Third .. A 50 amp coach is supplied by 220V, but the way most coaches are wired, they use the legs as separate 120V legs. The reason is that the two hot leads and the neutral are the same wire guage, and the ground wire is usually a little smaller, since it is not used to carry power. The reason it is 220V is because 220V is 180 degrees out of phase, and the neutral currents cancel so the conductor will only carry 50 amps max, not 100. Both hot legs are 50 amps. You get 3600 Watts power from 30 Amp service, while 50 Amp is 12,000 watts.

    If you wire a RV 50 amp outlet without 220 across the two hot legs, the current in the neutral will exceed 50 amps and cause over heating of the conductor.

    Here is a link that explains it. You need to scroll beyond the 12V stuff -----

    http://www.dasplace.net/RVWiring/wiring.html
     
  11. TexasClodhopper

    TexasClodhopper Senior Member

    RE: shore power



    OK, Mike. So that's what you were talking about! Good info and a great link to it! ;)

    But if there is 'current cancellation' in the neutral, where does that canceled current go?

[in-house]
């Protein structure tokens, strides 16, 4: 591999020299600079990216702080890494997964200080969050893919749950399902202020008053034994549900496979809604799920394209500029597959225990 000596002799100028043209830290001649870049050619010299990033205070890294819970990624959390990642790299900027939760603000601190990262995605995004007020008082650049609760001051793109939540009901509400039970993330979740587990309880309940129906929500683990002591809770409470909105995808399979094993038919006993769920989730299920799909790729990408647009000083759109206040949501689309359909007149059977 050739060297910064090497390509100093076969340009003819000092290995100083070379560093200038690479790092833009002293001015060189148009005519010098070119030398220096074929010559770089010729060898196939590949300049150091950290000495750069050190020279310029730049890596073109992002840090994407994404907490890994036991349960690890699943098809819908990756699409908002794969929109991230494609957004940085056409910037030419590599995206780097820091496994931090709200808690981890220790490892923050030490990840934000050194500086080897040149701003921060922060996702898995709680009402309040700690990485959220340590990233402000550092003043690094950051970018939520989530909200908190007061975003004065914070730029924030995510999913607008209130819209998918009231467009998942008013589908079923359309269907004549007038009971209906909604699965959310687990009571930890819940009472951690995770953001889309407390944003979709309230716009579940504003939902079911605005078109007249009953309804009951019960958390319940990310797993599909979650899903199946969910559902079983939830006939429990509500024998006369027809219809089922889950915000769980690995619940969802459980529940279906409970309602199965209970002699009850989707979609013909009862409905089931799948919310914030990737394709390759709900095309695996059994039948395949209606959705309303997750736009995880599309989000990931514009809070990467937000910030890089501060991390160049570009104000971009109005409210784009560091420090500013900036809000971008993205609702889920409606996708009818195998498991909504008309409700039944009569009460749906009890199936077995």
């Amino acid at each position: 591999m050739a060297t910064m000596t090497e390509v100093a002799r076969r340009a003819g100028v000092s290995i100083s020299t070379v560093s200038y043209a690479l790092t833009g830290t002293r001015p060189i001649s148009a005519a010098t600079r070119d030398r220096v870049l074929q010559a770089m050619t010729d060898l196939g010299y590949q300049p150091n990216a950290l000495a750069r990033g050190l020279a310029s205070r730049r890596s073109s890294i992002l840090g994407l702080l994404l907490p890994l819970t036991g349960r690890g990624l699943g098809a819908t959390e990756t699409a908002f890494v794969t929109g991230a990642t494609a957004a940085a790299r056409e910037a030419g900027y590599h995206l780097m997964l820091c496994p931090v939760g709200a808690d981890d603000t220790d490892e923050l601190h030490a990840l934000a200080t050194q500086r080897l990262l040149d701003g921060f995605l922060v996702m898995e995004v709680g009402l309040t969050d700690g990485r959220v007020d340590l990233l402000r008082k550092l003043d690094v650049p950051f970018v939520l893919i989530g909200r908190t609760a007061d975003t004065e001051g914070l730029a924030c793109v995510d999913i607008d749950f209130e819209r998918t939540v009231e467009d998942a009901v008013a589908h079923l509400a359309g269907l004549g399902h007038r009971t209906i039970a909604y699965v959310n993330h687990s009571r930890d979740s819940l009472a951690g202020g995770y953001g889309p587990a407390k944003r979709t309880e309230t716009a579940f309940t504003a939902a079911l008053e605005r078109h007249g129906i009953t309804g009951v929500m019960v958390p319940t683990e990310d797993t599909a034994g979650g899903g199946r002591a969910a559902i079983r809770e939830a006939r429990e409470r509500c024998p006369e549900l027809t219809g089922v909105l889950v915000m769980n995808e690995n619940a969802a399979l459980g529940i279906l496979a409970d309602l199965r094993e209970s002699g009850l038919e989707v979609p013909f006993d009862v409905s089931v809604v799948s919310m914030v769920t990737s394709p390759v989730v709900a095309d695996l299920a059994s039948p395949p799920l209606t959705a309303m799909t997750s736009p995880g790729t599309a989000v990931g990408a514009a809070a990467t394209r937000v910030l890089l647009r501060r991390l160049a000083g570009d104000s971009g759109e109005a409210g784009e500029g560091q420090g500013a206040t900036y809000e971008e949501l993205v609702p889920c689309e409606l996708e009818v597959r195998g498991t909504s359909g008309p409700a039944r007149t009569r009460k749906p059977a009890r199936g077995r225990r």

12. miket

    miket New Member

    RE: shore power

    The currents are 180 degrees out of phase, as the illustration in the link, if both legs have 30 Amp current, the neutral has 0 current, it is canceled out.

    At campgrounds properly wired by qualified electricians, the pedestal has a ganged 50 Amp breaker and 240 V across both hot leads.

    Problems can arise when cheater boxes are used that plug into the 30 Amp and 20 Amp outlets at a pedestal for a 50 Amp rig. The feeds may not be 180 degrees out of phase, but off of the same 120 feed in the panel.

    This 240V is the same as in a house panel. If anyone is familiar with a house panel, there are two feed bars, one neutral and one ground. Ground is for safety and does not carry current unless there is a problem in a device.